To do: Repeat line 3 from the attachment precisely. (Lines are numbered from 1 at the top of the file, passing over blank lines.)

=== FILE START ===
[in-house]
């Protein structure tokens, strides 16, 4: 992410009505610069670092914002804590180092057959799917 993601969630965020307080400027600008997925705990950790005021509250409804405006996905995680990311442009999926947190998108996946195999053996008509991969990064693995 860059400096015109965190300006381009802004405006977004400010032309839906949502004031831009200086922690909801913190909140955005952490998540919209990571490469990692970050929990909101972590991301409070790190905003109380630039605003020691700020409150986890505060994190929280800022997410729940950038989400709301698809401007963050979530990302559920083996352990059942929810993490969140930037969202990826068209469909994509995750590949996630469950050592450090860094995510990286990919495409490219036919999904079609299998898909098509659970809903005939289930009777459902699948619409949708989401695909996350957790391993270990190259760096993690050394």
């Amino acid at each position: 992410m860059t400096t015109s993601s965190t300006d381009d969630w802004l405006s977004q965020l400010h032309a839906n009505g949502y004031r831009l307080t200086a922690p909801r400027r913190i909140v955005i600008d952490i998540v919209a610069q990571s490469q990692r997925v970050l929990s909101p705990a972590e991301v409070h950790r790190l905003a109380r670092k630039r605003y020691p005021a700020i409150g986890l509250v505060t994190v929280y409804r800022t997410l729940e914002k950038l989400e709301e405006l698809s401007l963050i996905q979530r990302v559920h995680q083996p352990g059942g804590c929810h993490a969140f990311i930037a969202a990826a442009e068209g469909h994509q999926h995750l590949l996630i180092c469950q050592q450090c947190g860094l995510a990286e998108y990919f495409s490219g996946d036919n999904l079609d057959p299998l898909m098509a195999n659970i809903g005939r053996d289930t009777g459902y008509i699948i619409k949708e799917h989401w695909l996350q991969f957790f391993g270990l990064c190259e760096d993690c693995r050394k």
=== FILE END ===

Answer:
């Amino acid at each position: 992410m860059t400096t015109s993601s965190t300006d381009d969630w802004l405006s977004q965020l400010h032309a839906n009505g949502y004031r831009l307080t200086a922690p909801r400027r913190i909140v955005i600008d952490i998540v919209a610069q990571s490469q990692r997925v970050l929990s909101p705990a972590e991301v409070h950790r790190l905003a109380r670092k630039r605003y020691p005021a700020i409150g986890l509250v505060t994190v929280y409804r800022t997410l729940e914002k950038l989400e709301e405006l698809s401007l963050i996905q979530r990302v559920h995680q083996p352990g059942g804590c929810h993490a969140f990311i930037a969202a990826a442009e068209g469909h994509q999926h995750l590949l996630i180092c469950q050592q450090c947190g860094l995510a990286e998108y990919f495409s490219g996946d036919n999904l079609d057959p299998l898909m098509a195999n659970i809903g005939r053996d289930t009777g459902y008509i699948i619409k949708e799917h989401w695909l996350q991969f957790f391993g270990l990064c190259e760096d993690c693995r050394k």